The Difference Between SOC 1 Type I and SOC 1 Type II

How Do You Know the Difference Between SOC 1 Type I and SOC 1 Type II?

When you begin thinking about pursuing SOC 1 compliance, you’ll have the option of choosing a Type I or Type II audit. While both of these audits assess a service organization’s controls and processes that may impact their clients’ internal control over financial reporting (ICFR), the biggest difference between SOC 1 Type I and SOC 1 Type II is the audit period. For example, if you decide to undergo a SOC 1 Type I audit, an auditor will assess your controls and processes and their impact over user entities’ ICFR for a specific moment in time. On the other hand, if your organization pursues SOC 1 Type II compliance, an auditor will assess your controls and processes and their impact over user entities’ ICFR over a minimum six-month period.

Do I Need to Start with a SOC 1 Type I or SOC 1 Type II Audit?

Determining whether you want to begin your SOC 1 compliance journey with either a Type I or Type II audit depends on your organization’s needs and what is required of you. At KirkpatrickPrice, we generally recommend that service organizations begin with a SOC 1 Type I before moving onto a SOC 1 Type II. Why? Because we want our clients to get the most out of their audit, which means that we want to set them up for success by preparing them with the tools they need to get through an information security audit. To do this, we offer a streamlined Type I process that combines our gap analysis service with a remediation project plan, resulting in the Type I audit report being delivered within weeks of the engagement kick off. By beginning with a SOC 1 Type I using this streamlined approach, service organizations can then pursue their Type II compliance with a better understanding of the audit process and more clear expectations of how a SOC 1 audit works.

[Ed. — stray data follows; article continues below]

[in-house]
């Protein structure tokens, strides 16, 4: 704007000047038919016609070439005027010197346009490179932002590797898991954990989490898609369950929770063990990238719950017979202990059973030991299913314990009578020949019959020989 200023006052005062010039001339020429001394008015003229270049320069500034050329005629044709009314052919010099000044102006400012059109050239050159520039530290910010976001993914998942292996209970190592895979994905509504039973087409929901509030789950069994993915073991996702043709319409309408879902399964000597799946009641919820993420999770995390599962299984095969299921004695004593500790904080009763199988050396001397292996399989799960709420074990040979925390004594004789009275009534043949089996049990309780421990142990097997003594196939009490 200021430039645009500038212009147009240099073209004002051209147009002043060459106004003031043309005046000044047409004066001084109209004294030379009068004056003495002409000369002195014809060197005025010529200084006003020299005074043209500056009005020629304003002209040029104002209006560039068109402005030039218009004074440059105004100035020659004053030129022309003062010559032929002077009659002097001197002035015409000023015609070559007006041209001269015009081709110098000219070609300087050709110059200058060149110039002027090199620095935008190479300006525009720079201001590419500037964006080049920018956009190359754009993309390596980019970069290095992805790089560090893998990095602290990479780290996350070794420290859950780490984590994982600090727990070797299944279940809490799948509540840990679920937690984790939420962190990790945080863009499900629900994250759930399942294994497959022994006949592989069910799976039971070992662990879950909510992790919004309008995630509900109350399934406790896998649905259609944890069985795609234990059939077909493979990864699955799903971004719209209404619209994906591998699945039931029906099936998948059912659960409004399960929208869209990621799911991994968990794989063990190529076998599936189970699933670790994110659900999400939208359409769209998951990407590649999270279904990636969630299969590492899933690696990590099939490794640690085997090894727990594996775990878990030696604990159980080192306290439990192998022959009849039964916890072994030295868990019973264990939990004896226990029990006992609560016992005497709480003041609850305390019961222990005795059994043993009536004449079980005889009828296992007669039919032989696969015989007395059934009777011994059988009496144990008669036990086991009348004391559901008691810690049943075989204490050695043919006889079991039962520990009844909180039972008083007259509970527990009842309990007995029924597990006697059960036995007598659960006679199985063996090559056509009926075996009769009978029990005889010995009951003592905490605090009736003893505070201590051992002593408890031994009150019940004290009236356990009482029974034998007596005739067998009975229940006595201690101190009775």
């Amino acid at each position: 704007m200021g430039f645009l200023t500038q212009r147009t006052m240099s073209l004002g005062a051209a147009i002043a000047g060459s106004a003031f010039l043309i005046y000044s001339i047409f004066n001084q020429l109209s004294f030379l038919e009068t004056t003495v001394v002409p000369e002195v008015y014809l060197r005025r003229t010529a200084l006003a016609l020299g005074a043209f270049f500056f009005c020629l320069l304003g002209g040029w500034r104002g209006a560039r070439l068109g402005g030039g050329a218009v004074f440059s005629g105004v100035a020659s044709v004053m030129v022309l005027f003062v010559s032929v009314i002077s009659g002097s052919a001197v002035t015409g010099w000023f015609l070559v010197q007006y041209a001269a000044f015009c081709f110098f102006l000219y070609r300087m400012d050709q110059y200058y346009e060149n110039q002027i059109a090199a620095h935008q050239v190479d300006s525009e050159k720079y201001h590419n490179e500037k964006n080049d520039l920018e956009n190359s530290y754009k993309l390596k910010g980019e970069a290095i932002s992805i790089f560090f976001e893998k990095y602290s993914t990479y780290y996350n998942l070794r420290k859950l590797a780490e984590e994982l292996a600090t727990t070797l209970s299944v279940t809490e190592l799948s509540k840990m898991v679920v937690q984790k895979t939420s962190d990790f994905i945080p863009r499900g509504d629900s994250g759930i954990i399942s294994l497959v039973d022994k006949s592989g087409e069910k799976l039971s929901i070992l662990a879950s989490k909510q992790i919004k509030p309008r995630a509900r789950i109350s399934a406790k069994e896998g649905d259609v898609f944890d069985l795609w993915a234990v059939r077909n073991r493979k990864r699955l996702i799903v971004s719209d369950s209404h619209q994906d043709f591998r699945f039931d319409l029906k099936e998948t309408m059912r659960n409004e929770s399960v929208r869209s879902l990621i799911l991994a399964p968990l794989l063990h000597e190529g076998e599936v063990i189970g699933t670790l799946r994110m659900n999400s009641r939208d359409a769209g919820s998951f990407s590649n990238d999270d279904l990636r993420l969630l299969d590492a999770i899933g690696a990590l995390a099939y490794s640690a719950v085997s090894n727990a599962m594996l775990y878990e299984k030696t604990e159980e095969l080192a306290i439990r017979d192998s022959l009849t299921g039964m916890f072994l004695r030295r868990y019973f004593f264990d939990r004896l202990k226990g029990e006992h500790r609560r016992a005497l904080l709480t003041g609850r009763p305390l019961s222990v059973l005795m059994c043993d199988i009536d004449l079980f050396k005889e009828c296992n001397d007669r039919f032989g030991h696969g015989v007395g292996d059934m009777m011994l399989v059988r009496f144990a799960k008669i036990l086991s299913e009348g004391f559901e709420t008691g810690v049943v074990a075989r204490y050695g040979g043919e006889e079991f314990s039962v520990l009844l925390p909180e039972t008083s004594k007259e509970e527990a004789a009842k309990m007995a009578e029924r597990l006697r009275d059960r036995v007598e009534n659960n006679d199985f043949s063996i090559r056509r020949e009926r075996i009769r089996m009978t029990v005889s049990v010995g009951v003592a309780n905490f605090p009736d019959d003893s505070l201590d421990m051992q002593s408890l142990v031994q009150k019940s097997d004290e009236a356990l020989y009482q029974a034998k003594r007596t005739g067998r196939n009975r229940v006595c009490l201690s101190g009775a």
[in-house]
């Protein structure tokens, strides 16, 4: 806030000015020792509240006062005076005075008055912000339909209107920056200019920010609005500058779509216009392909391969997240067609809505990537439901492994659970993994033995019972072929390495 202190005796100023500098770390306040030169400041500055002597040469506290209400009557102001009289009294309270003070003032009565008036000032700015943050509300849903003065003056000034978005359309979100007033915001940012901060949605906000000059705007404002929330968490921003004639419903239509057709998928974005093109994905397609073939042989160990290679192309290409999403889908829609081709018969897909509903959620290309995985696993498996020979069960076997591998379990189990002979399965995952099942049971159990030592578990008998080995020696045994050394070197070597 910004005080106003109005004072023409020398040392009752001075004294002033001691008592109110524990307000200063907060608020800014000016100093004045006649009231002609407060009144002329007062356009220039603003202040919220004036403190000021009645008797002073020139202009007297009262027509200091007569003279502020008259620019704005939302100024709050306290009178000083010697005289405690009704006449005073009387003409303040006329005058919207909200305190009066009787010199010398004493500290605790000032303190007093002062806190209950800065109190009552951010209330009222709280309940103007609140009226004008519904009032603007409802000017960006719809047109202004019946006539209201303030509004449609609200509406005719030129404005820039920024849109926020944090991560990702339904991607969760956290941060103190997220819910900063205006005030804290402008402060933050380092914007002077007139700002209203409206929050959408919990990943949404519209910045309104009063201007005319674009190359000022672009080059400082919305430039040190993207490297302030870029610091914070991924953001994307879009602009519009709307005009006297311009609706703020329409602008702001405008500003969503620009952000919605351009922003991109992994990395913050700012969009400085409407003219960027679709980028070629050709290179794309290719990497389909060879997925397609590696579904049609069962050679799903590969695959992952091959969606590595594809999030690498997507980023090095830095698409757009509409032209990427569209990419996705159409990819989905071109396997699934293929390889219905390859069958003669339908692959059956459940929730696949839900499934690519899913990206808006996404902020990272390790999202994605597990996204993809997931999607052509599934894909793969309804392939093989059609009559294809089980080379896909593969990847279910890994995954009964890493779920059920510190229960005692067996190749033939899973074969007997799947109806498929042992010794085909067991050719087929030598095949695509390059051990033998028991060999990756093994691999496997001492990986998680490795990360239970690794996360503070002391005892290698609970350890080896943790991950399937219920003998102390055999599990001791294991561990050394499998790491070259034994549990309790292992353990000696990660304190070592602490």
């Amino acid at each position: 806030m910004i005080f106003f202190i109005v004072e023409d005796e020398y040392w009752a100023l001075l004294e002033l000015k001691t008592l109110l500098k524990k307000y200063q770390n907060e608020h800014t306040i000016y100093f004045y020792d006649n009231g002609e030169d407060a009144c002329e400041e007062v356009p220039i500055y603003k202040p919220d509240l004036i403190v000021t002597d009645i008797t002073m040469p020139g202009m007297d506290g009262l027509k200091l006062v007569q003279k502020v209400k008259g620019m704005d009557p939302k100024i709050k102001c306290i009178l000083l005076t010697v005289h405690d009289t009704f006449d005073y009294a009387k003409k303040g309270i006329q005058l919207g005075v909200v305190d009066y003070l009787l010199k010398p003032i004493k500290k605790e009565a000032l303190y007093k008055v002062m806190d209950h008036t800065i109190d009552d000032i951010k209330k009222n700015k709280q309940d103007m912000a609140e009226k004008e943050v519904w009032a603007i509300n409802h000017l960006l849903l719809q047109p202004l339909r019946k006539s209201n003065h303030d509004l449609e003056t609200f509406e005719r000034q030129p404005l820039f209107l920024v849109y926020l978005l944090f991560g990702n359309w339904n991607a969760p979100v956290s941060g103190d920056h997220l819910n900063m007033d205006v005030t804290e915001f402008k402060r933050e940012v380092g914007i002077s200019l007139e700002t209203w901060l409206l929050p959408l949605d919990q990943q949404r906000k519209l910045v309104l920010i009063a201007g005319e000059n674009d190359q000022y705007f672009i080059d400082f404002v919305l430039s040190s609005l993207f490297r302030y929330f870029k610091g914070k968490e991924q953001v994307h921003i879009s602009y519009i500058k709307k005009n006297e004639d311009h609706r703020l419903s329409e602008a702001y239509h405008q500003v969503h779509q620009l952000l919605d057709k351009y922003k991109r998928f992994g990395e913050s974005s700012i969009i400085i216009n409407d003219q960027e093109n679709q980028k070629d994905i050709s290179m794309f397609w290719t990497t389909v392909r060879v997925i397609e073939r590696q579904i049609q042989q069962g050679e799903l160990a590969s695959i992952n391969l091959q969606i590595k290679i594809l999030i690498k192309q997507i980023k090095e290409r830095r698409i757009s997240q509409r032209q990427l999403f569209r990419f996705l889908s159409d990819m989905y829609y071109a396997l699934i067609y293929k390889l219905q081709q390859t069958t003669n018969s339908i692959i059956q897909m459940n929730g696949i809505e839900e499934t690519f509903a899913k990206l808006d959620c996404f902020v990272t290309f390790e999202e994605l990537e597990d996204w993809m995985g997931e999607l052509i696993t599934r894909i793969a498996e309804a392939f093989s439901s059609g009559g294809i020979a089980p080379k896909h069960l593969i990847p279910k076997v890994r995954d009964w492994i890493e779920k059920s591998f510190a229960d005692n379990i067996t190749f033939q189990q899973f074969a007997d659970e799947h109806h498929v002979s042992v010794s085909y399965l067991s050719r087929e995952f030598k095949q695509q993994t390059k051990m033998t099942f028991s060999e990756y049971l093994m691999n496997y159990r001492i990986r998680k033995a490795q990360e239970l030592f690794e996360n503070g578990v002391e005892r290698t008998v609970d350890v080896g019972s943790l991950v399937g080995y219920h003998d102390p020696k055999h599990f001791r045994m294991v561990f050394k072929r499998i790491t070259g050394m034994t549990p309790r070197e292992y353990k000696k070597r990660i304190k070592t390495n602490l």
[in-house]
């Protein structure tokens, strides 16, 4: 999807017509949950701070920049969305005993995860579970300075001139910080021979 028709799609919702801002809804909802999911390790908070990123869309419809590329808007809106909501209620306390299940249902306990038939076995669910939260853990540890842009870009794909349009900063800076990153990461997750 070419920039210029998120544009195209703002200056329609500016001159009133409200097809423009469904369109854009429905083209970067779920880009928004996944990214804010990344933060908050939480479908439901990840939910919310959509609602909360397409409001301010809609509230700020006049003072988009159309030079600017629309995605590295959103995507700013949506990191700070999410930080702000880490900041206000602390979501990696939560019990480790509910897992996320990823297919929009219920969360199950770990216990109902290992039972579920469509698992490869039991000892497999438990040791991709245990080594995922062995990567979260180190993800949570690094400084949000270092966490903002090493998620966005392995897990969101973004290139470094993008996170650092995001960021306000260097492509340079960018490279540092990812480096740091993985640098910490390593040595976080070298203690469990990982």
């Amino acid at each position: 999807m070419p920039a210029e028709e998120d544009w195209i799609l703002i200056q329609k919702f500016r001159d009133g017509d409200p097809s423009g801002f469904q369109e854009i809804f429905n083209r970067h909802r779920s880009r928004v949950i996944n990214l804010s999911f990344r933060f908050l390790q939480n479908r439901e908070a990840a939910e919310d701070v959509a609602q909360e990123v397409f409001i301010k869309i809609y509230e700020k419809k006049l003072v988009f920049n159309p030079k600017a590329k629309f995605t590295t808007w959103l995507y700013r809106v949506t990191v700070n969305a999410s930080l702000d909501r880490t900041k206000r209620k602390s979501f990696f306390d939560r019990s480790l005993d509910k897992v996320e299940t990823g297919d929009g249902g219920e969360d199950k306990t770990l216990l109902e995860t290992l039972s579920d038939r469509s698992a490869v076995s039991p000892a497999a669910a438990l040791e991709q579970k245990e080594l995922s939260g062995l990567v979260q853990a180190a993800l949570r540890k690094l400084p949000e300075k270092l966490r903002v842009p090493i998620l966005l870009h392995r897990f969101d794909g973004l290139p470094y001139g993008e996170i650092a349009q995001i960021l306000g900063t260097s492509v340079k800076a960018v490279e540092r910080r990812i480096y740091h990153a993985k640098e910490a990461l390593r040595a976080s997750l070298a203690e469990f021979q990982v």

Has your organization been asked to demonstrate SOC 1 compliance? Are you still unsure if you need a Type I or Type II audit? Contact us today to learn how KirkpatrickPrice can help you get started on your compliance efforts.

More SOC 1 Resources

Understanding Your SOC 1 Report Video Series

SOC 1 Compliance Checklist: Are You Prepared for an Audit?

How to Read Your Vendors SOC 1 or SOC 2 Report?

 

Video Transcription

There are two types of SOC 1 reports: there’s a SOC 1 Type I report, and there’s a SOC 1 Type II report. The SOC 1 Type I report is an opinion on the fairness of the presentation of the description provided by management of the service organization, and there’s also an opinion on the suitability of the design of the controls. We also validate that the controls are in place as of a particular date. The SOC 1 Type II report has the exact same sections that I just mentioned for the Type I, but it adds on an additional section, which is testing performed by the service auditor on the operating effectiveness of the controls that are in place over a period of time. So, the Type I report cares about controls that are in place as of a particular date, whereas the Type II report cares about the operating effectiveness of those controls over a period of time. If you need help talking to an auditor about what report is right for you and what your audit period should be for your report, please contact one of our Information Security Specialists today.

5 Strategies to Keep You From Wasting Time on Security Questionnaires